Beyond the Bison: Sports News Across the Nation Transitions

Julian Doney, Senior Writer

The 2014 season will be Derek Jeter’s last.

Baseball will say goodbye to a player that rose above a marred generation all around; a player whose greatness was truly defined not by his laundry list of statistical accomplishments, but by the winning aura he carried with him from his very first game back in 1995.

Derek Jeter is everything young athletes should aspire to be. He’s classy, tough, a hard-worker, a leader, a great player, and a winner in every way. Now that he is set to close the book of his legendary career, it’s easy to look back with awe at what Jeter accomplished and when he accomplished it.

One would argue that the baseball era that began in the early 90s and still lingers even today was (and is) the biggest black-eye in the game’s history. With so many “great” players like Mark McGwire, Barry Bonds, Roger Clemens, and most recently, Jeter’s own controversial teammate Alex Rodriguez falling beneath the black curtain that was and is steroids, there was a time not so long ago when it was difficult for fans to have respect for any baseball players.

Through it all, just about every fan—Red Sox fans included—continued to admire and truthfully respect Jeter. Through every shot to the face that the sport of baseball took, Jeter continued to quietly serve as the face of the game’s most storied franchise and he continued to be one of the best players the game had to offer year-in and year-out.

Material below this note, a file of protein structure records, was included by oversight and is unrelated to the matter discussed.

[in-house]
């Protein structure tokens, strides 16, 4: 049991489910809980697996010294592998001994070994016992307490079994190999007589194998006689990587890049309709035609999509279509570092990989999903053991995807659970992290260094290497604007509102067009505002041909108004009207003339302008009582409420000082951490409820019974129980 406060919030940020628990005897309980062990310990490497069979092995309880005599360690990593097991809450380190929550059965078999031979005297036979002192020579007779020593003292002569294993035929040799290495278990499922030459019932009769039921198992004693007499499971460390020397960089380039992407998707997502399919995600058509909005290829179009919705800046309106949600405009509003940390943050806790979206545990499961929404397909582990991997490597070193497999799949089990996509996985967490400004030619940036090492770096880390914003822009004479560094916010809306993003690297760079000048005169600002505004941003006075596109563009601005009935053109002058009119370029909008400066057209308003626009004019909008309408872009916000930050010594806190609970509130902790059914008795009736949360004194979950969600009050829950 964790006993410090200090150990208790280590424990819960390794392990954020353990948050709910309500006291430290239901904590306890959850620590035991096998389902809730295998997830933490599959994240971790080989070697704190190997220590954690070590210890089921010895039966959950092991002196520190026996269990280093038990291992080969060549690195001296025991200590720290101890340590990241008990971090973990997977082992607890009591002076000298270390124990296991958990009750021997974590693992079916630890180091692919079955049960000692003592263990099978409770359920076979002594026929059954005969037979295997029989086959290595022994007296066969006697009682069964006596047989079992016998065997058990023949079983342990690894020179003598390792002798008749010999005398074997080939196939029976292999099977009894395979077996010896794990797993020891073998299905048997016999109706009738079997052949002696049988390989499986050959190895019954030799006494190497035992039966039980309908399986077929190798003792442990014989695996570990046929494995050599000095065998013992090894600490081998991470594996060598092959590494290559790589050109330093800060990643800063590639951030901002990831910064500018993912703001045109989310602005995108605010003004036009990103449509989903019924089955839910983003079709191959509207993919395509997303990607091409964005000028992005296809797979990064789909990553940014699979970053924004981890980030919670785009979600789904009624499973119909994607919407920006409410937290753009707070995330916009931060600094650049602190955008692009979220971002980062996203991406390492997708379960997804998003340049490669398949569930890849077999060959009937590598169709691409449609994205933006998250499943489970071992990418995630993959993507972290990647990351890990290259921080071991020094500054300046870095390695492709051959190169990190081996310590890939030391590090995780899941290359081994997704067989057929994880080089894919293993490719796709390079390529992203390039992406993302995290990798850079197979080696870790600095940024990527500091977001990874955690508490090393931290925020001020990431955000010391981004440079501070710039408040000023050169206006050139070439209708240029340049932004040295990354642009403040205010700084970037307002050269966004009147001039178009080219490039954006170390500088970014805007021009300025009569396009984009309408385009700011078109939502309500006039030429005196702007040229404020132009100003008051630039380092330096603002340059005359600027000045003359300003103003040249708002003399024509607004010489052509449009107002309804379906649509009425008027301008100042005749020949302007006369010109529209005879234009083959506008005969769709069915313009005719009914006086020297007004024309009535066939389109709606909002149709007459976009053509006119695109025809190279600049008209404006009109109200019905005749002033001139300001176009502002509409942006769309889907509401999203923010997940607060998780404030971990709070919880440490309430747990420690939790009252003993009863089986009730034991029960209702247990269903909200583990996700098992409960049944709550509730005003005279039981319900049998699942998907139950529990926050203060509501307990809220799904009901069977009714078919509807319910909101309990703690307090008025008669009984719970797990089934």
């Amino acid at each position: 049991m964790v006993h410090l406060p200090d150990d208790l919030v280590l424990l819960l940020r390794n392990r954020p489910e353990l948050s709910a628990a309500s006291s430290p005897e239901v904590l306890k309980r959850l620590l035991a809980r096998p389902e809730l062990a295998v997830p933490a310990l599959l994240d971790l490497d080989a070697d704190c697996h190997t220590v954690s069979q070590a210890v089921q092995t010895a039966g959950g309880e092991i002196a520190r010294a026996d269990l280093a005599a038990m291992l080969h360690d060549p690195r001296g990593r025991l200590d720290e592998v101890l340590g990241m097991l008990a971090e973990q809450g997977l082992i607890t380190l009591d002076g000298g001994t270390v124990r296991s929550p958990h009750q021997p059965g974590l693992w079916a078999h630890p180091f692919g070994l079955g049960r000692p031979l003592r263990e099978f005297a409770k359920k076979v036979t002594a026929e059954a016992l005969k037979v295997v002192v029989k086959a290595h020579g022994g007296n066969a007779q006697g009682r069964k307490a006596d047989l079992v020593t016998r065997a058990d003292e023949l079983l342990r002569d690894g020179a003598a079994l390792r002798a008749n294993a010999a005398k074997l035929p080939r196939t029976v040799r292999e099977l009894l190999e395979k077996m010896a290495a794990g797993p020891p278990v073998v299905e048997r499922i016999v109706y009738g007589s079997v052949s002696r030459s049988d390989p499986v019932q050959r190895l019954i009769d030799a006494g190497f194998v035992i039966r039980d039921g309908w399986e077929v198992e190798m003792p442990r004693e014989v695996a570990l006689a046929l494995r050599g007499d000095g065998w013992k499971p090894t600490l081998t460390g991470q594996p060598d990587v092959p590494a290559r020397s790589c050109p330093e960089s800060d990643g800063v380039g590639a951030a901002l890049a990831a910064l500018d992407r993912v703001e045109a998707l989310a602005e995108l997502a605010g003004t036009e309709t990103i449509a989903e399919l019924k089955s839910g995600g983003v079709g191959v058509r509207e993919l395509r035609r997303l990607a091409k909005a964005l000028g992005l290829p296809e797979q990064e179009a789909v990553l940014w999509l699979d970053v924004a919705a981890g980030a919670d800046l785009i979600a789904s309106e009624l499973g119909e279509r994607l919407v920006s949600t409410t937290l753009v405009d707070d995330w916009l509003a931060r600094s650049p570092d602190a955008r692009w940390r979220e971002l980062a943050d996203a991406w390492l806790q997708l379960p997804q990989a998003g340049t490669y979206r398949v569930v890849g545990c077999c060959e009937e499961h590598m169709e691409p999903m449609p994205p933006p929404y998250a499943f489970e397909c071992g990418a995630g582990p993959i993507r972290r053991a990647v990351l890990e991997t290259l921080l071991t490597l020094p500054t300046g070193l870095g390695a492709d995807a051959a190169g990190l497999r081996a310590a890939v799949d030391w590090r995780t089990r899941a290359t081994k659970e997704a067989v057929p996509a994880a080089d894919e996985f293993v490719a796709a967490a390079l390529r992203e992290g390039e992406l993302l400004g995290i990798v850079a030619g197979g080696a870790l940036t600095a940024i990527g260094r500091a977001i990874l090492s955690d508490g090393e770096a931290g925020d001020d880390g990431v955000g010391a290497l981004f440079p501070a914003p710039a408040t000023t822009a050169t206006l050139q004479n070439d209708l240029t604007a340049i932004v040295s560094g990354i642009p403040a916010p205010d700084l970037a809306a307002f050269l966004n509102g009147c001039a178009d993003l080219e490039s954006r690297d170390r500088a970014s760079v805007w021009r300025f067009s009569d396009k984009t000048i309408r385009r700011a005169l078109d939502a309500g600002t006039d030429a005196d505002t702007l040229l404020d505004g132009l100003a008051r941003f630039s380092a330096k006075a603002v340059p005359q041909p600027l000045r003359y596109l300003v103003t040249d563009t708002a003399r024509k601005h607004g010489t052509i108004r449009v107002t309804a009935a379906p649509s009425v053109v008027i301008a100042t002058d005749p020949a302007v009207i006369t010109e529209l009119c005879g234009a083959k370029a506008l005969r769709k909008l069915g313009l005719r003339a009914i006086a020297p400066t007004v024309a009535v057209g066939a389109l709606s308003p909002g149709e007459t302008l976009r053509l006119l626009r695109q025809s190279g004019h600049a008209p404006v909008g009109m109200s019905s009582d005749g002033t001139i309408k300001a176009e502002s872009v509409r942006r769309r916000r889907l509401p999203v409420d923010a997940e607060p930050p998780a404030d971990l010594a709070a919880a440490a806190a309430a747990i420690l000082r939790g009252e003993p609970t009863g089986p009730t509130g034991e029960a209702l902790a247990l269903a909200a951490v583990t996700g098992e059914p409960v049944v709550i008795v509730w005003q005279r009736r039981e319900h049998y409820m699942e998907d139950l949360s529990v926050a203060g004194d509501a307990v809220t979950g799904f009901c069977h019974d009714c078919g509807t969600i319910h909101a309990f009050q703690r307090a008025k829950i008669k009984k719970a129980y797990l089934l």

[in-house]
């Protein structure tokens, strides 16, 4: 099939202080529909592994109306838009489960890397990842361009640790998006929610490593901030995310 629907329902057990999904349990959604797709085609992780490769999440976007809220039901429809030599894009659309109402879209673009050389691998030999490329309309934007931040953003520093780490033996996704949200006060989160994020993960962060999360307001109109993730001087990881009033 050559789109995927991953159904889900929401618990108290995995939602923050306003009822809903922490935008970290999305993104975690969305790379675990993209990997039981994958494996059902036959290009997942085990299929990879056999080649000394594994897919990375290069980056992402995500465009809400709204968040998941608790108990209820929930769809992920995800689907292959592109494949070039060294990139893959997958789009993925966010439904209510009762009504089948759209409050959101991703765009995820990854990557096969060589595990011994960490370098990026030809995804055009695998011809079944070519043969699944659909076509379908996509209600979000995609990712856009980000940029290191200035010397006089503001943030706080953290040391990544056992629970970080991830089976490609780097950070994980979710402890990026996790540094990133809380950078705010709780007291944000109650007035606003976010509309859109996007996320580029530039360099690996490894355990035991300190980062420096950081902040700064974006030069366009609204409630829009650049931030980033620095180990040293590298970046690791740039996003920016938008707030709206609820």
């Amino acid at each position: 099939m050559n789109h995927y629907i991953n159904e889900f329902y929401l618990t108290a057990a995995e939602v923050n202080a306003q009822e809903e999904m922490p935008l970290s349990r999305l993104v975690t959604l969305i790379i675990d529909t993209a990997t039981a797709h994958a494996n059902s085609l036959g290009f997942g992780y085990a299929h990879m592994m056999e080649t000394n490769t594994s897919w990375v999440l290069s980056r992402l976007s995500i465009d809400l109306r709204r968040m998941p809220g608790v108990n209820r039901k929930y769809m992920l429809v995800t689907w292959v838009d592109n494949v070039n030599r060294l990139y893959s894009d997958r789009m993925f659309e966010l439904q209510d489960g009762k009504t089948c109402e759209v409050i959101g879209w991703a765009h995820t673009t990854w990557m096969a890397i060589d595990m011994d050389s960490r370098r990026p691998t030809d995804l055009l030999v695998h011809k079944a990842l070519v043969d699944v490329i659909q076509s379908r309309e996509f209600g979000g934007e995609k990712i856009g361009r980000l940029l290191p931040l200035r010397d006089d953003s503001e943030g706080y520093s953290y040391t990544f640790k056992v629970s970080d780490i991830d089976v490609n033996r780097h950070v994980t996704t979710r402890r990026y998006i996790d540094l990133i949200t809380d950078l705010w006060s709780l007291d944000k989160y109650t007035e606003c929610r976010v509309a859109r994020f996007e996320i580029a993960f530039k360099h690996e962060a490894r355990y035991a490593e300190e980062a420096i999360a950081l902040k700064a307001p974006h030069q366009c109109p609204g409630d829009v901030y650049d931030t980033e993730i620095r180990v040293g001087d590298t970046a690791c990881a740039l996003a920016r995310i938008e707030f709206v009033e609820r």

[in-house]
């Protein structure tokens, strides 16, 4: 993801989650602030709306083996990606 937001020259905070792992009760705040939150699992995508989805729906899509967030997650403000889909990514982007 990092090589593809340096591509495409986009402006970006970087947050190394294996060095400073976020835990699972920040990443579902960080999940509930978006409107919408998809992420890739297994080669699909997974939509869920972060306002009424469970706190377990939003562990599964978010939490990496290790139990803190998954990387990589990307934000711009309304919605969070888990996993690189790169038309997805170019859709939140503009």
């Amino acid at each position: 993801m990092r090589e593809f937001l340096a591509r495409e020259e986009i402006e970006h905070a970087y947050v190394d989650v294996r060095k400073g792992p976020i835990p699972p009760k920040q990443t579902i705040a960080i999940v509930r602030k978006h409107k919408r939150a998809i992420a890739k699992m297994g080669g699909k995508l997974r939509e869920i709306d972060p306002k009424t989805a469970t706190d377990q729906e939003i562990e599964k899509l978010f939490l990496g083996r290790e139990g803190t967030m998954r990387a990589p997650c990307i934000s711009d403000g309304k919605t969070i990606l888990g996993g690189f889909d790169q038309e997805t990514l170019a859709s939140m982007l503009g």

After winning four World Series titles in five years between 1996 and 2000, Jeter’s Yankees went through years of playoff appearances without another title. Undeterred by repeated failure to reach the summit of baseball again, Jeter led the Yanks to their 27th title and the fifth of his career in 2009. His leadership and aura are unmatched by any player in his era. The rings simply solidify the claim.

Jeter watched his good friend and almost equally-respected teammate, Mariano Rivera say goodbye last season. Rivera’s retirement party lasted practically the whole season with Jeter right by his side (even while nursing a recurring ankle injury) every step of the way.

Now Jeter gets to take his final bow. He can look back with pride and satisfaction at all the accomplishments he has achieved and baseball fans can peacefully watch a clean ball player hang up the cleats—something that doesn’t happen too much nowadays. In five years, Jeter will enter the Hall of Fame and join many of the great Yankees that have come before him. But looking past Ruth and perhaps DiMaggio, Jeter might just be the best of the bunch.

For a 113 year-old franchise with 27 titles, that’s not bad at all. Jeter’s in for a fun, happy, and eventful final ride. When the sun sets for good sometime next September or October, I’ll be sad to see such a great star and man leave the game.

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